https://software.intel.com/sites/default/files/managed/7b/36/Batch-DGEMM-vs-GEMM-xeon-processor.png

Best Regards,

Ying

- Mark as New
- Bookmark
- Subscribe
- Mute
- Subscribe to RSS Feed
- Permalink
- Report Inappropriate Content

**MKL**functions overheads when small matrices are multiplied are

**significant**and a classic matrix multiplication algorithm outperforms

**MKL**'s

**sgemm**for sizes up to

**2,048**x

**2,048**. I've spent some amount of time on evaluations and performance numbers could be reviewed at: https://software.intel.com/en-us/articles/performance-of-classic-matrix-multiplication-algorithm-on-...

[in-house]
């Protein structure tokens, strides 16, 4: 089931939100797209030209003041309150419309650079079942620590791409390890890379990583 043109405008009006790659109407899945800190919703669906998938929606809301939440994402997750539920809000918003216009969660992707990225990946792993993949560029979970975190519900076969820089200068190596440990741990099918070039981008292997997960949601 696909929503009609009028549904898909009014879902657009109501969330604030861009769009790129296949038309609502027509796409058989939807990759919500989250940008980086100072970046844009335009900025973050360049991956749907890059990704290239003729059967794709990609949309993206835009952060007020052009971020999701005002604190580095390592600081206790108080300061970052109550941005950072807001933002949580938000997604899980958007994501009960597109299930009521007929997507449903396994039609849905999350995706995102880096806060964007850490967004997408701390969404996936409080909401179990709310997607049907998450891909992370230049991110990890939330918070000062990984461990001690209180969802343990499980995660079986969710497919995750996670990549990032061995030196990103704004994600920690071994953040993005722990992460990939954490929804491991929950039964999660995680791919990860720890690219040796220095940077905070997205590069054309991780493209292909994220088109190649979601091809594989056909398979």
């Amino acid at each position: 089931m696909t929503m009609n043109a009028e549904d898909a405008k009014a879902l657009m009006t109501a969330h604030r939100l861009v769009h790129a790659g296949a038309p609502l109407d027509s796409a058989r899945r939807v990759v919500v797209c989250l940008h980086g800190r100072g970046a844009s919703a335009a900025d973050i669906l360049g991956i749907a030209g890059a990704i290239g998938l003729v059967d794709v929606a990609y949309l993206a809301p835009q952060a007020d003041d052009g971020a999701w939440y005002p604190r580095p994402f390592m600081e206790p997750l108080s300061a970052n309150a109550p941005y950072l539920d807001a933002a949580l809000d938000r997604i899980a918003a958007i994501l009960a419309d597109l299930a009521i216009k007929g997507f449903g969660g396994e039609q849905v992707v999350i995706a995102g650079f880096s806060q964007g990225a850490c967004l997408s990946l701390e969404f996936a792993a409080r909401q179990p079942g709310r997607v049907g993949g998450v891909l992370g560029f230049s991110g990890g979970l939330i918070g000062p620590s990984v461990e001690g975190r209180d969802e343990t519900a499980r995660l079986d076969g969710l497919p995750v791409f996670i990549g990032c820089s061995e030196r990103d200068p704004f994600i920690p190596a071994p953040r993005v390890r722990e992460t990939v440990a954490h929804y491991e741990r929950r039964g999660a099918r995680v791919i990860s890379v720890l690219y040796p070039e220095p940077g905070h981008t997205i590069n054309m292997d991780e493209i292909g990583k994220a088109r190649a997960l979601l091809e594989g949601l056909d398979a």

- Mark as New
- Bookmark
- Subscribe
- Mute
- Subscribe to RSS Feed
- Permalink
- Report Inappropriate Content

Hi everybody,

First of all, thank you for your effort and advices.I made a sample test program that compares mkl's zgemm and my implementations of matrix multiplication. Unfortunately it seems that my program is at least 2 to 2.5 times slower than mkl (which is expected, but I was full of hope after Sergey wrote the last message). Anyway i will post the code, what options I used in visual studio and if anyone can spot any errors, or give me some advice how to possibly accelerate my code, i would be very grateful. Even if the answer is negative, that is also good. So here goes the code: